In George Herbert (1593-1633), profound religious sensibility is richly allied with a playful wit and with literary and musical gifts of the highest order. Herbert experimented brilliantly with a remarkable variety of forms, from hymns and sonnets to “pattern poems”, the shapes of which reveal their subjects. Such technical agility never seems ostentatious, however, for precision of language and expression of genuine feeling were his primary concerns. Herbert is one of the finest religious poets in any language, though even secular readers respond to his quiet intensity and exuberant inventiveness. The poems he made achieve a perfection of form and feeling, a luminosity and a metaphysical grandeur unexcelled in the history of English writing.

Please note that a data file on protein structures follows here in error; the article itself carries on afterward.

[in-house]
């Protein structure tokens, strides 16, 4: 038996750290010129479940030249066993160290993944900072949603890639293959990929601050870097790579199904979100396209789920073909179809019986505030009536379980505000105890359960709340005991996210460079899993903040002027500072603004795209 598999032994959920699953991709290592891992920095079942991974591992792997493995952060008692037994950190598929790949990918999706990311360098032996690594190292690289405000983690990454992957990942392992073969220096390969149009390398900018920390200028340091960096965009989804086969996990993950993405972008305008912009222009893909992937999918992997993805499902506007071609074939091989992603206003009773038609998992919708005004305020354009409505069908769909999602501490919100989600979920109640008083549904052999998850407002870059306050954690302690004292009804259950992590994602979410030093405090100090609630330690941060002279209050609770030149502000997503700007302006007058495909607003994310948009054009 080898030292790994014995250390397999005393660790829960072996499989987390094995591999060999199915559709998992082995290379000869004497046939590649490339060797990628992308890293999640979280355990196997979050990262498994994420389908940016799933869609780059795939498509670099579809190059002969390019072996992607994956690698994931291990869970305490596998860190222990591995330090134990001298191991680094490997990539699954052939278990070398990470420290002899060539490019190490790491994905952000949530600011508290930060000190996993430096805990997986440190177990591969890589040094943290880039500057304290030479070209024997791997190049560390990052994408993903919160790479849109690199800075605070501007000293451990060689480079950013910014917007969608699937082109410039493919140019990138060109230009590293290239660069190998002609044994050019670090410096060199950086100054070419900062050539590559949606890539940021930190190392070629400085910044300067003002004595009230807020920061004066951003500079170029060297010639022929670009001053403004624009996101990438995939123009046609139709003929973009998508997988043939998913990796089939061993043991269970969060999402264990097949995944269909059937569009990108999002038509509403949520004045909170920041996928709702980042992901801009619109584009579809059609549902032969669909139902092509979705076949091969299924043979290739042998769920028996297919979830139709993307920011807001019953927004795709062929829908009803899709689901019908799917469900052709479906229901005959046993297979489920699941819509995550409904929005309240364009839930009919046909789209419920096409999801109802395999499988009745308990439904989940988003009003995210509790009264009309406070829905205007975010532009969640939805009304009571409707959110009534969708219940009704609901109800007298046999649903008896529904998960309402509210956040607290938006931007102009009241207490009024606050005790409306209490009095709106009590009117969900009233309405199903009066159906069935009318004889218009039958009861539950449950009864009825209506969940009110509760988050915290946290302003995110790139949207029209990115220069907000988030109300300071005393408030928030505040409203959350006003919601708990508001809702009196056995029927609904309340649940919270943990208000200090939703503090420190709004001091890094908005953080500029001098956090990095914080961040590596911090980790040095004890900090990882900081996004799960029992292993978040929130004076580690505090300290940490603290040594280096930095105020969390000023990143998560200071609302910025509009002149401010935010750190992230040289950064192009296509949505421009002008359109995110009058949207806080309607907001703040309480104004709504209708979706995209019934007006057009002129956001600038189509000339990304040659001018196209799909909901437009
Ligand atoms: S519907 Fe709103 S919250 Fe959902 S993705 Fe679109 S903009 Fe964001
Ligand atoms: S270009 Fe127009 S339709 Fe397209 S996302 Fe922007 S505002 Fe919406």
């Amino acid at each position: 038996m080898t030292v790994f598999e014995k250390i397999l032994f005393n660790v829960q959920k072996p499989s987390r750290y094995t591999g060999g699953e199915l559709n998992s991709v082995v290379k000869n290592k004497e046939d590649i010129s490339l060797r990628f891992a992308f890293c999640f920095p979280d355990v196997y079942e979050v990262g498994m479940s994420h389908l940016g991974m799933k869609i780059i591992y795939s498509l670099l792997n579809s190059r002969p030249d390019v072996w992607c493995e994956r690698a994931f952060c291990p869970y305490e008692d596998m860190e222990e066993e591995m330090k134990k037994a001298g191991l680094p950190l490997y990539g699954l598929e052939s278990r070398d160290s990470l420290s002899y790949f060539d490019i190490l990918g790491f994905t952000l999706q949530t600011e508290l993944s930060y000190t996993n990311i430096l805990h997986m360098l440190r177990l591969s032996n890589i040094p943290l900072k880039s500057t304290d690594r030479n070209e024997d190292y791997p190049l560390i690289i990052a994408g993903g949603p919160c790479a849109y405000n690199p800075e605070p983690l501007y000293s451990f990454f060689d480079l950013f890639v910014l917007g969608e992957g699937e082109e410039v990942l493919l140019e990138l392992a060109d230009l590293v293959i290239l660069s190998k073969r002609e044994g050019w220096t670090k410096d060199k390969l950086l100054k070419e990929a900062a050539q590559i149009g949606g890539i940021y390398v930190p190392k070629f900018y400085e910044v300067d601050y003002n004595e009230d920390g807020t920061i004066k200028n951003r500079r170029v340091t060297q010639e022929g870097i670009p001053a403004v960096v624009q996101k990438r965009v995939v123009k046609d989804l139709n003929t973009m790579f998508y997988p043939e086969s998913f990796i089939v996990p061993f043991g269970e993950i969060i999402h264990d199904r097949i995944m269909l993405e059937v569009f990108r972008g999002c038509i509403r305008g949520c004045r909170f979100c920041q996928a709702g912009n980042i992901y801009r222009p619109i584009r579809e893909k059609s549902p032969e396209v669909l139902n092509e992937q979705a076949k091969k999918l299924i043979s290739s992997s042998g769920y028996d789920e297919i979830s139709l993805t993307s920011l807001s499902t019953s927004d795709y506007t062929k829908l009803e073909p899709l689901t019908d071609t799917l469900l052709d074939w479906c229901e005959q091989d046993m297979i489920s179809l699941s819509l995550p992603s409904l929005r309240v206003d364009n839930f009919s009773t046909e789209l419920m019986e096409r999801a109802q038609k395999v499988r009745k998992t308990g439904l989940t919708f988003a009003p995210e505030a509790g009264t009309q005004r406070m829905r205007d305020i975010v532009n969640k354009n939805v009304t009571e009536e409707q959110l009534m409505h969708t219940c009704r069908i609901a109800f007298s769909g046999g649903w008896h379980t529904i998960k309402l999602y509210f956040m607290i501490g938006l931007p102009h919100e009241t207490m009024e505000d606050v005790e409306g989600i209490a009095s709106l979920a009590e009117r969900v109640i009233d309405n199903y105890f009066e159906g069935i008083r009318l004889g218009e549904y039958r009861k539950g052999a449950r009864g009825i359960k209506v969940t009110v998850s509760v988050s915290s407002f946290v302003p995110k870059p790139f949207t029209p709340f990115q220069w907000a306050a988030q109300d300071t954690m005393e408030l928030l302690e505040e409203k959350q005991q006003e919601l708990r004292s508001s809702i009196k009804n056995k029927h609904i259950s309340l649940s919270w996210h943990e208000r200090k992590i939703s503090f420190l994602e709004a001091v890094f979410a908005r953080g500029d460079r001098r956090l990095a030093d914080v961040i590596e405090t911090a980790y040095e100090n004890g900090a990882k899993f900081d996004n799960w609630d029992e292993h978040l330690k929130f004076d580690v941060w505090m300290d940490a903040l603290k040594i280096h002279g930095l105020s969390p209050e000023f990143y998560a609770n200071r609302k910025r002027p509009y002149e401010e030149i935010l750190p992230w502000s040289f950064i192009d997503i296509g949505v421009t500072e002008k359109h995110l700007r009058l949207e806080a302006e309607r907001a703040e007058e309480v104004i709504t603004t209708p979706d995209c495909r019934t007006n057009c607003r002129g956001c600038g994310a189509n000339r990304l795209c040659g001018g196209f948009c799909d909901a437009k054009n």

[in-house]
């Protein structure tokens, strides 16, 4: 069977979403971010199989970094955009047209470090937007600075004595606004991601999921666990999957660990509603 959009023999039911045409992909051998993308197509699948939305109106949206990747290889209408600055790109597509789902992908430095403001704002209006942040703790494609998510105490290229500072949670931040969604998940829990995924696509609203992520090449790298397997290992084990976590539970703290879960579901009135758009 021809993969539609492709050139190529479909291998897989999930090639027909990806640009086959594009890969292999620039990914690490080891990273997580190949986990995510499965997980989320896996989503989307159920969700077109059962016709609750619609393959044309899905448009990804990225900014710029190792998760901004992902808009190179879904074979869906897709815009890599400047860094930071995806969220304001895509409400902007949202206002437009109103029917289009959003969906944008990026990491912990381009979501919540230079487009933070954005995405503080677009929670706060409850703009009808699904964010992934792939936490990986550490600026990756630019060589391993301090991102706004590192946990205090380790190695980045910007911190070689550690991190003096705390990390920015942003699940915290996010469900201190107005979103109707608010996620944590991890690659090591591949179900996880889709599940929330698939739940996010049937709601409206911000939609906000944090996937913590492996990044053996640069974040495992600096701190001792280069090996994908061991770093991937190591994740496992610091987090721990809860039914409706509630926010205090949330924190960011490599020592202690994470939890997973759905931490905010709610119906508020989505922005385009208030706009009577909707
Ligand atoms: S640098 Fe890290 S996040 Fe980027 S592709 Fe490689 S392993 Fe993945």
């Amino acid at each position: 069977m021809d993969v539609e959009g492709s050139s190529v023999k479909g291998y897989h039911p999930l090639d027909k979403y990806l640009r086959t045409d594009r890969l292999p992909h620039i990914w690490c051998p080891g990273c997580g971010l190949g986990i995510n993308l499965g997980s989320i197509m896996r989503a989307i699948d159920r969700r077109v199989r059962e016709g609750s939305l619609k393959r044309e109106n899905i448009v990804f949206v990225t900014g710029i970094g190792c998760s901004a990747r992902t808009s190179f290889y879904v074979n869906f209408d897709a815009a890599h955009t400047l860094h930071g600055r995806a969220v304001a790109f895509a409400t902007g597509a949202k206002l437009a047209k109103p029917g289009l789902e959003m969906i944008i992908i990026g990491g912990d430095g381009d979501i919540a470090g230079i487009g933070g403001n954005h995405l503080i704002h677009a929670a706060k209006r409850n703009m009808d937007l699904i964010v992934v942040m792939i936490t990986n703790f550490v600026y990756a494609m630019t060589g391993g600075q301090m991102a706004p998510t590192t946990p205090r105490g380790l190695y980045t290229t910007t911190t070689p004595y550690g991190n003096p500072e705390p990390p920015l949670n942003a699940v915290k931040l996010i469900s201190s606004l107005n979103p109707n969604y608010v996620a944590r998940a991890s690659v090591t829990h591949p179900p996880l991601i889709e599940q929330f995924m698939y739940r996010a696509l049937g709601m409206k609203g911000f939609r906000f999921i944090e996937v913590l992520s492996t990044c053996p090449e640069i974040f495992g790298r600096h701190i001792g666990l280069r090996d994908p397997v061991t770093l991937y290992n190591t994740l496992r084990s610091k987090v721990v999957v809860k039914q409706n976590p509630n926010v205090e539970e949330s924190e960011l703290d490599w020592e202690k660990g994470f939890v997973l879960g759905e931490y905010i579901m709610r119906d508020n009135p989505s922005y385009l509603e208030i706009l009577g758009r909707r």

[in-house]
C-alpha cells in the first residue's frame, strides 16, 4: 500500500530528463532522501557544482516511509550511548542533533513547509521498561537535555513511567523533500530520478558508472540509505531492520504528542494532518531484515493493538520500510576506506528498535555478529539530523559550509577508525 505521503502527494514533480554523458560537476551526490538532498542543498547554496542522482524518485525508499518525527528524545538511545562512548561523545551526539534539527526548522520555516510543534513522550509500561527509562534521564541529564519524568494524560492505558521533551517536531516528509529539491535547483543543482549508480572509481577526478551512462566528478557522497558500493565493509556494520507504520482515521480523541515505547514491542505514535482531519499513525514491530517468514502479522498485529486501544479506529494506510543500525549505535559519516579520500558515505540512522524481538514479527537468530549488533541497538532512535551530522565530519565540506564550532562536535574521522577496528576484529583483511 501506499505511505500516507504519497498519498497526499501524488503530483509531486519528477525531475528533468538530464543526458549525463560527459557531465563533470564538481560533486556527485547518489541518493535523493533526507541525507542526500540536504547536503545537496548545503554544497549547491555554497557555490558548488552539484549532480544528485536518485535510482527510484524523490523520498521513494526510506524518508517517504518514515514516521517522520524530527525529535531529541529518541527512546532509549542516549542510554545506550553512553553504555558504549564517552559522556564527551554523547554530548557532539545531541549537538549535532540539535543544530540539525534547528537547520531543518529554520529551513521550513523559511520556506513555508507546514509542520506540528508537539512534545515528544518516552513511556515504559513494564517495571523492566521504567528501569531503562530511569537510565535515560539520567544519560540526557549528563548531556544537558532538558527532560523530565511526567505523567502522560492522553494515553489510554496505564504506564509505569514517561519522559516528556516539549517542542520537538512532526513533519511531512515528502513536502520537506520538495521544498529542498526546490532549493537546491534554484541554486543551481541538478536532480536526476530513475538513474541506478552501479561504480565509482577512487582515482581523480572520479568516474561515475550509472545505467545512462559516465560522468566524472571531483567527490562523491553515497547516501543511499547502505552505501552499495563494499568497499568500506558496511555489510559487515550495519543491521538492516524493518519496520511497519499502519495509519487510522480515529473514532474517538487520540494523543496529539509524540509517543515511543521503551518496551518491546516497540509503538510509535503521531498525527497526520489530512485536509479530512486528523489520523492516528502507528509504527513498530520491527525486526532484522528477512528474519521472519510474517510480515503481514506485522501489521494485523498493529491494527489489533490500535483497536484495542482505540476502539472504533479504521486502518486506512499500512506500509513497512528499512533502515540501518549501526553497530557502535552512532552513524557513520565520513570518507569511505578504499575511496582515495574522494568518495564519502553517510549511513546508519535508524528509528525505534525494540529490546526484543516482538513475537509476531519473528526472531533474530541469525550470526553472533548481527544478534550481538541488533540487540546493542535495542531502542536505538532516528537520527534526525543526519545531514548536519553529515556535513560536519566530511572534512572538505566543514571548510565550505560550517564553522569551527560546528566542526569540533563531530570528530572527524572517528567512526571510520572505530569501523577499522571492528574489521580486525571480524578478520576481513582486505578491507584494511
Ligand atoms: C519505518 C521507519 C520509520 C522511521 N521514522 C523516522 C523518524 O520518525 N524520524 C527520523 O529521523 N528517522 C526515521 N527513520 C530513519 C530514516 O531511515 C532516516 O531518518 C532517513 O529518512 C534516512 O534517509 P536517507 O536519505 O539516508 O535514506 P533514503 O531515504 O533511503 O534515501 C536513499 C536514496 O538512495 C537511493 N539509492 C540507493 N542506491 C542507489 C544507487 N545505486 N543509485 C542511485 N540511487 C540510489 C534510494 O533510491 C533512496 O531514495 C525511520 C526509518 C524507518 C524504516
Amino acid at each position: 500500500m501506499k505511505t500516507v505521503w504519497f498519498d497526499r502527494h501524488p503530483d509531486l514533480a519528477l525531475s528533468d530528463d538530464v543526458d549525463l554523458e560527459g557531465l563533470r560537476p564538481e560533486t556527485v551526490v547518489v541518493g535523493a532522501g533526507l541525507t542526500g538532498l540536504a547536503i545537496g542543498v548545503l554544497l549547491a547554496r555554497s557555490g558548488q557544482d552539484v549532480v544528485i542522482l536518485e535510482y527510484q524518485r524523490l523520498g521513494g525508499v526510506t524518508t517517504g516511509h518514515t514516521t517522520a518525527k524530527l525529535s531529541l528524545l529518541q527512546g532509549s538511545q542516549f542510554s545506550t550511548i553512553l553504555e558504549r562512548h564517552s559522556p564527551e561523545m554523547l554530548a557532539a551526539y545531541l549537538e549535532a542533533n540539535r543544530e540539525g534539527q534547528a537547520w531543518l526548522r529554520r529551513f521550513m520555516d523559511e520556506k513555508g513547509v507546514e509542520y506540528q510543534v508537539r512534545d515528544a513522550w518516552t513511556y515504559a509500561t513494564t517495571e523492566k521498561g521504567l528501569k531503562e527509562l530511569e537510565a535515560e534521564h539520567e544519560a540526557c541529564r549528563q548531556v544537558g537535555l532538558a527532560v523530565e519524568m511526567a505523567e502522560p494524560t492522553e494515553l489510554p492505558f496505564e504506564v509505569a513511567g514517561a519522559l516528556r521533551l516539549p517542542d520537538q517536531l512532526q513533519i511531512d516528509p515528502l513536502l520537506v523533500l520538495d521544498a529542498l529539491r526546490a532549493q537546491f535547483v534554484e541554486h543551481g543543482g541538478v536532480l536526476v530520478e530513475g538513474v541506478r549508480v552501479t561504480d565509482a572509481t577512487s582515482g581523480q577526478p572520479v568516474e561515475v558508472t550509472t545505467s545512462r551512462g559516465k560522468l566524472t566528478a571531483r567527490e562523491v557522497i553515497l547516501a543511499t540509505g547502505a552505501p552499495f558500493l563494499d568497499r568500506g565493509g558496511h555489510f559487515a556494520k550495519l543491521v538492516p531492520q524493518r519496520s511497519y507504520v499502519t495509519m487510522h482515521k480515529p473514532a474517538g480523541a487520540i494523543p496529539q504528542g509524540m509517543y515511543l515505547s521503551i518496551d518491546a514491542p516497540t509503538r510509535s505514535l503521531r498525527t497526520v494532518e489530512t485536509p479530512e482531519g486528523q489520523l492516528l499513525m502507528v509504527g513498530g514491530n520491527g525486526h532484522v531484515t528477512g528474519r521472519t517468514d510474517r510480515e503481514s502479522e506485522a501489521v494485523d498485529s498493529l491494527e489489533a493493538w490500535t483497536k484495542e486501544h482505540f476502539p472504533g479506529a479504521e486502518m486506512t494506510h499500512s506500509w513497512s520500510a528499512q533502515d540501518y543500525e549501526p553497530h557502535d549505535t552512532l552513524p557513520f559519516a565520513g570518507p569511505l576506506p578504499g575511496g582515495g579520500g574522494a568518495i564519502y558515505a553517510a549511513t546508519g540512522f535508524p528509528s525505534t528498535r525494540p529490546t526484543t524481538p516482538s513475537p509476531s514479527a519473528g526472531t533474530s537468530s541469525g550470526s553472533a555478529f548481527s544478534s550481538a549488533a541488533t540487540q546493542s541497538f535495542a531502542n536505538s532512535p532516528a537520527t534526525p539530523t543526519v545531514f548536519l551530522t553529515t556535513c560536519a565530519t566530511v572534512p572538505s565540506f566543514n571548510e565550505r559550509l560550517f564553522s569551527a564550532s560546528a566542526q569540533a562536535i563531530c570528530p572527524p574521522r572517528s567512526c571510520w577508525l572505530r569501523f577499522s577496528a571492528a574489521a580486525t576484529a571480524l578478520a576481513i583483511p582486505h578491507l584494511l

Though long overshadowed by Donne and Milton, Herbert has come to be one of the most admired of the metaphysical poets. In this new edition of Herbert’s works, the distinguished scholar and translator Ann Pasternak Slater shows through detailed textual notes, a reordering of the poems, and an extensive introduction just how great a writer Herbert is.
About George Herbert
George Herbert was born in 1593, the fifth son of Richard Herbert of Montgomery and Magdalene Herbert, to whom John Donne dedicated his elegy ‘Autumnal Beauty’. He was educated at Westminster School and Trinity College, Cambridge, where he was appointed… More about George Herbert